Rep. Alexandria Ocasio-Cortez Asks Buffalo To Elect ‘Badass’ India Walton As Mayor

At a rally, the New York congresswoman also framed a Walton victory as important for American democracy.
Rep. Alexandria Ocasio-Cortez (D-N.Y.), left, traveled to Buffalo, New York, to speak in support of India Walton, the Democratic nominee for mayor.
Rep. Alexandria Ocasio-Cortez (D-N.Y.), left, traveled to Buffalo, New York, to speak in support of India Walton, the Democratic nominee for mayor.
Associated Press

BUFFALO, N.Y. — Rep. Alexandria Ocasio-Cortez (D-N.Y.) on Saturday called for Buffalo residents to vote for Democratic mayoral nominee India Walton at a packed rally, declaring a win for Walton crucial for the progressive movement and even American democracy.

“Are you ready to elect one of the most badass mayors in the United States?!” Ocasio-Cortez asked the crowd at a theater in downtown Buffalo.

Walton, who calls herself a democratic socialist and would be Buffalo’s first woman mayor, defeated four-term Mayor Byron Brown in the Democratic primary in June.

But Brown, a centrist Democrat, is mounting a well-funded write-in campaign for the Nov. 2 general election.

Ocasio-Cortez’s rally with Walton was timed to coincide with the start of early voting, which she and other speakers made sure to remind voters of in their remarks.

The New York congresswoman, another political neophyte who defeated an entrenched incumbent in a Democratic primary, cast Walton on Saturday as the latest in a string of insurgent progressive campaigns that began with Ocasio-Cortez’s June 2018 victory. She recalled how many business-friendly Democrats declared her win a “fluke,” but are now pouring resources into defeating Walton.

“Not so much of a fluke anymore is it?” she said.

Ocasio-Cortez emphasized, however, that a Walton victory would further benefit the progressive cause by showing progressives’ ability to competently govern in executive positions, particularly in the kind of “post-industrial city” where the left has yet to gain as much traction.

“It is not enough for us to have victories in legislative bodies,” Ocasio-Cortez said. “We need to show that we can execute. We need to show that we can do the damn thing. We need to show that we can govern in an executive position.”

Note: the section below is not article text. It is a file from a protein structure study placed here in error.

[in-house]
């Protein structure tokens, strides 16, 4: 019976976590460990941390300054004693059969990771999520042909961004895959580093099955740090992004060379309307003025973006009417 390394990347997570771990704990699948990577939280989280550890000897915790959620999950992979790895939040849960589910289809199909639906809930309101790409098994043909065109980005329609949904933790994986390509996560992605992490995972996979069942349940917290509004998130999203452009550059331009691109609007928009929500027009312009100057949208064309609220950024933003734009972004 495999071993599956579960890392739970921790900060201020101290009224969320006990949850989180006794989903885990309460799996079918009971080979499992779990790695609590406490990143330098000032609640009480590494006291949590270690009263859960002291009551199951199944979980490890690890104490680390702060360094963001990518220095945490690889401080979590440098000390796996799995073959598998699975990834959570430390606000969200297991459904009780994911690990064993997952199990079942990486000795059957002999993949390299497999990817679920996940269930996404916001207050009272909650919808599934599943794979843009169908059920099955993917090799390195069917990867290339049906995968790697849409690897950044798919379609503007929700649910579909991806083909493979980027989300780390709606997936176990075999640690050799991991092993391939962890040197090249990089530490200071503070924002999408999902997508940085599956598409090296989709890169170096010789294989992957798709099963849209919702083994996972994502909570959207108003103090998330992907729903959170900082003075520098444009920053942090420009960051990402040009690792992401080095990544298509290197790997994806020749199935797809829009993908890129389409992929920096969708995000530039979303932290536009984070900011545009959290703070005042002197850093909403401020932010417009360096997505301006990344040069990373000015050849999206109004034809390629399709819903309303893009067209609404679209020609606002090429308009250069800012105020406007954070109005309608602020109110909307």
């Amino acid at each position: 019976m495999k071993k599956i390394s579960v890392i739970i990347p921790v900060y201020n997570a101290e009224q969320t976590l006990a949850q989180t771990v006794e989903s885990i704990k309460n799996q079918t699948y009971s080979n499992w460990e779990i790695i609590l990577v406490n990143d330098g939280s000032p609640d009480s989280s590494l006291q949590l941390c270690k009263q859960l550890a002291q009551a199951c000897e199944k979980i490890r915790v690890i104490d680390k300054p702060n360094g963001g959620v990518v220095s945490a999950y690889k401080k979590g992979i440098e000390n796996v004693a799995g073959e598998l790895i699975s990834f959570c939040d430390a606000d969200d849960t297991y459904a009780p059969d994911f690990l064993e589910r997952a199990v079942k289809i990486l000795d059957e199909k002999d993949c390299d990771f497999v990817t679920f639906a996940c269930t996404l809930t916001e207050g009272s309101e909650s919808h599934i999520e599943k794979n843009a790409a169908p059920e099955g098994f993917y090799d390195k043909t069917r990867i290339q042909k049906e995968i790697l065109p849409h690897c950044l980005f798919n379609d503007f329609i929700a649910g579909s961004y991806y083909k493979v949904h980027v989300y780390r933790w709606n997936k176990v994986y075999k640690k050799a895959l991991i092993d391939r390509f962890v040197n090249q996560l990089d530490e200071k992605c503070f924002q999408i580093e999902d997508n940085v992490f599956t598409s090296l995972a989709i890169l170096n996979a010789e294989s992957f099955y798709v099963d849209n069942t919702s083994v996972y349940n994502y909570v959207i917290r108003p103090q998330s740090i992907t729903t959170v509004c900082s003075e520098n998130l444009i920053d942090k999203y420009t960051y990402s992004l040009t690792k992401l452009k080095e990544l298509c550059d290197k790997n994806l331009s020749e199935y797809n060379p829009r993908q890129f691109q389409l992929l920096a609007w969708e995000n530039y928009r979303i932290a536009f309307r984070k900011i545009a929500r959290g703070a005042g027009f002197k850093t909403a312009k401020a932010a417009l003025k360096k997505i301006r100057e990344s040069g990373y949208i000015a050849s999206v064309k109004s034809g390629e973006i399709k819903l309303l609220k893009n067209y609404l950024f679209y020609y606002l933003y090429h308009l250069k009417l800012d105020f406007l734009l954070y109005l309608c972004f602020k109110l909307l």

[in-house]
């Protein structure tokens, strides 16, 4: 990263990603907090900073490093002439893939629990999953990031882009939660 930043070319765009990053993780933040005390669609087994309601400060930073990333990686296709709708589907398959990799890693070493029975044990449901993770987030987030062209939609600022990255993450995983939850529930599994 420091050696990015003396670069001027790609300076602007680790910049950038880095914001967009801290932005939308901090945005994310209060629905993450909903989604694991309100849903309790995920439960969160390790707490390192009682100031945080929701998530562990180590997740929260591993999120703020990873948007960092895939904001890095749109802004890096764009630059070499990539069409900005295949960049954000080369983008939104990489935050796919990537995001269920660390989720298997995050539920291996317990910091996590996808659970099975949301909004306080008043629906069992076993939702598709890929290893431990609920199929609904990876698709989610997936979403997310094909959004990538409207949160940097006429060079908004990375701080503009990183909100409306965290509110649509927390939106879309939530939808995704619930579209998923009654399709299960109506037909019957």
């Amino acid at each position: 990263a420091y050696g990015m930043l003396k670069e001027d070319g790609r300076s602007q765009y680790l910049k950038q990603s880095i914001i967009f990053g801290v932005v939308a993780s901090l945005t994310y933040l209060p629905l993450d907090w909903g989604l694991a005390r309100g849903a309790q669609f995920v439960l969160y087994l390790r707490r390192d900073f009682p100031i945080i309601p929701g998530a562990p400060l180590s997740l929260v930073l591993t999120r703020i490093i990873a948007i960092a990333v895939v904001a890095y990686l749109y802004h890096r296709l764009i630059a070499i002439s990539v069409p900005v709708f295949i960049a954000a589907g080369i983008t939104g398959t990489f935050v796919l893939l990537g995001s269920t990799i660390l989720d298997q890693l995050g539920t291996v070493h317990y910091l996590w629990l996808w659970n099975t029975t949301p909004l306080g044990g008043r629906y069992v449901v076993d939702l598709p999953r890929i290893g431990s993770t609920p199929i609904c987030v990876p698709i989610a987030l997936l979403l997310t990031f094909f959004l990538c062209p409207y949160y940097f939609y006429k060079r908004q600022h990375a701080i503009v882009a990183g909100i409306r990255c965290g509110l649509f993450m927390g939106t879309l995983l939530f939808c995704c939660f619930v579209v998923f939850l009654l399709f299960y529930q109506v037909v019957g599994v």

Later in her remarks, Ocasio-Cortez accused centrist Democrats — who often complain about progressives not rallying behind the party’s candidates — of undermining Democrats’ fight against the “fascist threat” present in the ranks of the Republican Party.

“Any Democrat right now that is trying to establish a precedent of not uniting behind the party’s nominee is playing a dangerous game with our democracy,” she said. “If you, especially as an elected official ― as a Democrat and elected official ― try to go out and undermine your party’s nominee, how can you ever turn around and ask people to support you when you are [the nominee]?”

Ocasio-Cortez also accused Walton’s detractors of unfairly smearing her because she is a Black woman. (Brown is a Black man.)

“I am sick of a Democratic Party that says, ‘Black women are the backbone,’ but they’re not the front,” Ocasio-Cortez said.

Walton spoke before Ocasio-Cortez took the floor, focusing her speech on her platform of improving access to affordable housing and health care, and increasing union jobs in Buffalo.

“A vote for India Walton is a vote for accountability. A vote for India Walton is a vote for us,” Walton said.

In addition to Ocasio-Cortez, a host of labor union leaders and progressive New York elected officials spoke in support of Walton, including New York state Senate Deputy Majority Leader Michael Gianaris (D) and former gubernatorial candidate Cynthia Nixon.

Brown takes credit for boosting private real-estate development in the city, especially in Buffalo’s downtown area, and reigniting population growth in the city.

Walton and her supporters, however, argue that Brown has favored well-connected interests at the expense of Buffalo’s predominantly Black and impoverished East Side.

“A lot of what India is proposing would help the people I work with ― specifically, the working poor,” said Justin Haag, a social worker who attended the Saturday rally.

Leighton Jones, a health care worker, was at the rally because he believes that Brown has “been in office for way too long.”

Some political observers have questioned whether hosting Ocasio-Cortez is really helpful to Walton, since the left-leaning voters who appreciate Ocasio-Cortez are likely already in Walton’s corner.

But Buffalonians at Saturday’s rally were excited to hear from her and believe her presence will make a difference.

“There’s a bunch of people who would not be coming out if not for AOC,” said Gabriella Hall, a University of Buffalo student.

Go To Homepage

Popular in the Community